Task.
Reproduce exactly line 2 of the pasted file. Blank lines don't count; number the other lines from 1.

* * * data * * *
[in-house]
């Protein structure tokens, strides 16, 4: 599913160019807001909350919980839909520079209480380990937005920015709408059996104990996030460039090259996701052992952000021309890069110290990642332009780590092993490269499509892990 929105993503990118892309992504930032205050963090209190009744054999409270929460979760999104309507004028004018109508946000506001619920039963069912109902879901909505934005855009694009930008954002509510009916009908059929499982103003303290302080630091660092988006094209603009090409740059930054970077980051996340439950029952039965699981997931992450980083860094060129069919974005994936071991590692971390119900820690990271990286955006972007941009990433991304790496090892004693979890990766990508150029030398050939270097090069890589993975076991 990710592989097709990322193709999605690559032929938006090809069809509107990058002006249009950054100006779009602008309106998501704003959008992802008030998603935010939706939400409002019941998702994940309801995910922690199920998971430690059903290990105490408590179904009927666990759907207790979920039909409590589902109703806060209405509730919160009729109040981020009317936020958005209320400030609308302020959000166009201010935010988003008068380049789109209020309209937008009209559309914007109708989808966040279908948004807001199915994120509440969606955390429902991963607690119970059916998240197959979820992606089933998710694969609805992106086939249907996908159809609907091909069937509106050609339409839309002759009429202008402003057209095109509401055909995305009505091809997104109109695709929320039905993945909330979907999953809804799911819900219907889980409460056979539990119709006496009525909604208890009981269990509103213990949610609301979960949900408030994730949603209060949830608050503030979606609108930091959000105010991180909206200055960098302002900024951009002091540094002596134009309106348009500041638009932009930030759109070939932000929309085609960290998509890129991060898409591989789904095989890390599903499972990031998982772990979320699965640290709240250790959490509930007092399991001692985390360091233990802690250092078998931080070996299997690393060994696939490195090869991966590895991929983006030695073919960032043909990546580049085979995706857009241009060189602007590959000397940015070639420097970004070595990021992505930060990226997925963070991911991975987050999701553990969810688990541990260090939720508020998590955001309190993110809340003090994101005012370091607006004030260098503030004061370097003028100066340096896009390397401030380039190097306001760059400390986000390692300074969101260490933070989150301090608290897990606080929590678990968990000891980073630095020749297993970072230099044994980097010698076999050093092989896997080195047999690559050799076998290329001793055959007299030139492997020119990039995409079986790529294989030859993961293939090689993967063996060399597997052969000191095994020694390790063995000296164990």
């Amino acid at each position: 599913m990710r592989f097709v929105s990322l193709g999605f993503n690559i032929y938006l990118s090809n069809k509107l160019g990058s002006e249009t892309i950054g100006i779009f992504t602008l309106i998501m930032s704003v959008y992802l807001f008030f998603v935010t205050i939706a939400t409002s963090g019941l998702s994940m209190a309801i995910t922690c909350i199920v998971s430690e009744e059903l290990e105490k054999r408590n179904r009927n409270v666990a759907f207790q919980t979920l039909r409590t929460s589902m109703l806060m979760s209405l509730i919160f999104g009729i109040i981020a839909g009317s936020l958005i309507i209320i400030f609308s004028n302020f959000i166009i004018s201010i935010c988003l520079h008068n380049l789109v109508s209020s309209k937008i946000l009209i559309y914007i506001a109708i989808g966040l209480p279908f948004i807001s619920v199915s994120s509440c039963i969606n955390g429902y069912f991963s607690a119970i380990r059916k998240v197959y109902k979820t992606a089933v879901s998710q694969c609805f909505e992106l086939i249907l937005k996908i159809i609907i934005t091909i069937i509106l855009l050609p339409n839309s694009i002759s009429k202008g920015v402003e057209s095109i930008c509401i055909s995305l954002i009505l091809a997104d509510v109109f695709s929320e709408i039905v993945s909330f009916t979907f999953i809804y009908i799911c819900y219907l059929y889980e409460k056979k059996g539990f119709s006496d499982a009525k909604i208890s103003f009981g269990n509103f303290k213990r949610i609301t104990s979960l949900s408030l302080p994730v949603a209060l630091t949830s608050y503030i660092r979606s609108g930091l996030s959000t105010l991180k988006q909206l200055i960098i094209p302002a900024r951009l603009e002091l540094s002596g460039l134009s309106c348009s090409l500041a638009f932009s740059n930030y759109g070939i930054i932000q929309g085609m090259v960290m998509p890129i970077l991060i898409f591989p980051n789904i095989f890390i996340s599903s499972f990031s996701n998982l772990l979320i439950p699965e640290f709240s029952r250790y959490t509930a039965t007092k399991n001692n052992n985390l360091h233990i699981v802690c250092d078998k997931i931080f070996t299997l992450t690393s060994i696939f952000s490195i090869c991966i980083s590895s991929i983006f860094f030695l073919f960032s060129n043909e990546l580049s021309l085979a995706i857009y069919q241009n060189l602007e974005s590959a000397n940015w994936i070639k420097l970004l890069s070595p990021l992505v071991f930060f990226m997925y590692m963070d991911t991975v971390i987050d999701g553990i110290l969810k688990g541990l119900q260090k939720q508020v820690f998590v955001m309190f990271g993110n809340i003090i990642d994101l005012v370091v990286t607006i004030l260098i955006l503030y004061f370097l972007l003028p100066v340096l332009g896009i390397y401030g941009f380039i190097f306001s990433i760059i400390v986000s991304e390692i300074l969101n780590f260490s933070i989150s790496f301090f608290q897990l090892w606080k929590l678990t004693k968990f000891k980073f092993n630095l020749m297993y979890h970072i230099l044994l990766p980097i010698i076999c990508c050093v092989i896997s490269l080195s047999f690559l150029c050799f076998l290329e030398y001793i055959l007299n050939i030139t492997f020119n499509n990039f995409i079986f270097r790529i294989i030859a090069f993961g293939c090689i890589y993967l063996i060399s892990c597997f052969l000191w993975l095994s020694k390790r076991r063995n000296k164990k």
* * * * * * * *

């Protein structure tokens, strides 16, 4: 599913160019807001909350919980839909520079209480380990937005920015709408059996104990996030460039090259996701052992952000021309890069110290990642332009780590092993490269499509892990 929105993503990118892309992504930032205050963090209190009744054999409270929460979760999104309507004028004018109508946000506001619920039963069912109902879901909505934005855009694009930008954002509510009916009908059929499982103003303290302080630091660092988006094209603009090409740059930054970077980051996340439950029952039965699981997931992450980083860094060129069919974005994936071991590692971390119900820690990271990286955006972007941009990433991304790496090892004693979890990766990508150029030398050939270097090069890589993975076991 990710592989097709990322193709999605690559032929938006090809069809509107990058002006249009950054100006779009602008309106998501704003959008992802008030998603935010939706939400409002019941998702994940309801995910922690199920998971430690059903290990105490408590179904009927666990759907207790979920039909409590589902109703806060209405509730919160009729109040981020009317936020958005209320400030609308302020959000166009201010935010988003008068380049789109209020309209937008009209559309914007109708989808966040279908948004807001199915994120509440969606955390429902991963607690119970059916998240197959979820992606089933998710694969609805992106086939249907996908159809609907091909069937509106050609339409839309002759009429202008402003057209095109509401055909995305009505091809997104109109695709929320039905993945909330979907999953809804799911819900219907889980409460056979539990119709006496009525909604208890009981269990509103213990949610609301979960949900408030994730949603209060949830608050503030979606609108930091959000105010991180909206200055960098302002900024951009002091540094002596134009309106348009500041638009932009930030759109070939932000929309085609960290998509890129991060898409591989789904095989890390599903499972990031998982772990979320699965640290709240250790959490509930007092399991001692985390360091233990802690250092078998931080070996299997690393060994696939490195090869991966590895991929983006030695073919960032043909990546580049085979995706857009241009060189602007590959000397940015070639420097970004070595990021992505930060990226997925963070991911991975987050999701553990969810688990541990260090939720508020998590955001309190993110809340003090994101005012370091607006004030260098503030004061370097003028100066340096896009390397401030380039190097306001760059400390986000390692300074969101260490933070989150301090608290897990606080929590678990968990000891980073630095020749297993970072230099044994980097010698076999050093092989896997080195047999690559050799076998290329001793055959007299030139492997020119990039995409079986790529294989030859993961293939090689993967063996060399597997052969000191095994020694390790063995000296164990």